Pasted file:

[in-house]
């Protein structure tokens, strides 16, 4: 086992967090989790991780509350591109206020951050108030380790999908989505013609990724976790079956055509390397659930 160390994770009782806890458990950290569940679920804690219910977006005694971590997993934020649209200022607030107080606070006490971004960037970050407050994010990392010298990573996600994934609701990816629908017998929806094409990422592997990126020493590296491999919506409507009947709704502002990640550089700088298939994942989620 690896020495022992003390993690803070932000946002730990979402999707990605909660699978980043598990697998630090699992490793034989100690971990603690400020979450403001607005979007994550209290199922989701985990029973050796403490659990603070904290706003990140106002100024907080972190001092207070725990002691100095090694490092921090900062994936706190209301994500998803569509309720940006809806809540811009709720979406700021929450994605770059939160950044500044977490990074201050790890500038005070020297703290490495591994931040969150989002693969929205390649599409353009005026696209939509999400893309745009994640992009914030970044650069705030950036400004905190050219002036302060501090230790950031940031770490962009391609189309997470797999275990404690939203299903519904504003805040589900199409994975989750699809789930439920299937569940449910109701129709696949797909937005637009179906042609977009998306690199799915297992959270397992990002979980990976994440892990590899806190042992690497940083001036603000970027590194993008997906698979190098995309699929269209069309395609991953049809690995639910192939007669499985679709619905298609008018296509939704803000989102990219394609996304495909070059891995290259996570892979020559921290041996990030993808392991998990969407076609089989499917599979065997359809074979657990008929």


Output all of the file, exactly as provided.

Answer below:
[in-house]
């Protein structure tokens, strides 16, 4: 086992967090989790991780509350591109206020951050108030380790999908989505013609990724976790079956055509390397659930 160390994770009782806890458990950290569940679920804690219910977006005694971590997993934020649209200022607030107080606070006490971004960037970050407050994010990392010298990573996600994934609701990816629908017998929806094409990422592997990126020493590296491999919506409507009947709704502002990640550089700088298939994942989620 690896020495022992003390993690803070932000946002730990979402999707990605909660699978980043598990697998630090699992490793034989100690971990603690400020979450403001607005979007994550209290199922989701985990029973050796403490659990603070904290706003990140106002100024907080972190001092207070725990002691100095090694490092921090900062994936706190209301994500998803569509309720940006809806809540811009709720979406700021929450994605770059939160950044500044977490990074201050790890500038005070020297703290490495591994931040969150989002693969929205390649599409353009005026696209939509999400893309745009994640992009914030970044650069705030950036400004905190050219002036302060501090230790950031940031770490962009391609189309997470797999275990404690939203299903519904504003805040589900199409994975989750699809789930439920299937569940449910109701129709696949797909937005637009179906042609977009998306690199799915297992959270397992990002979980990976994440892990590899806190042992690497940083001036603000970027590194993008997906698979190098995309699929269209069309395609991953049809690995639910192939007669499985679709619905298609008018296509939704803000989102990219394609996304495909070059891995290259996570892979020559921290041996990030993808392991998990969407076609089989499917599979065997359809074979657990008929």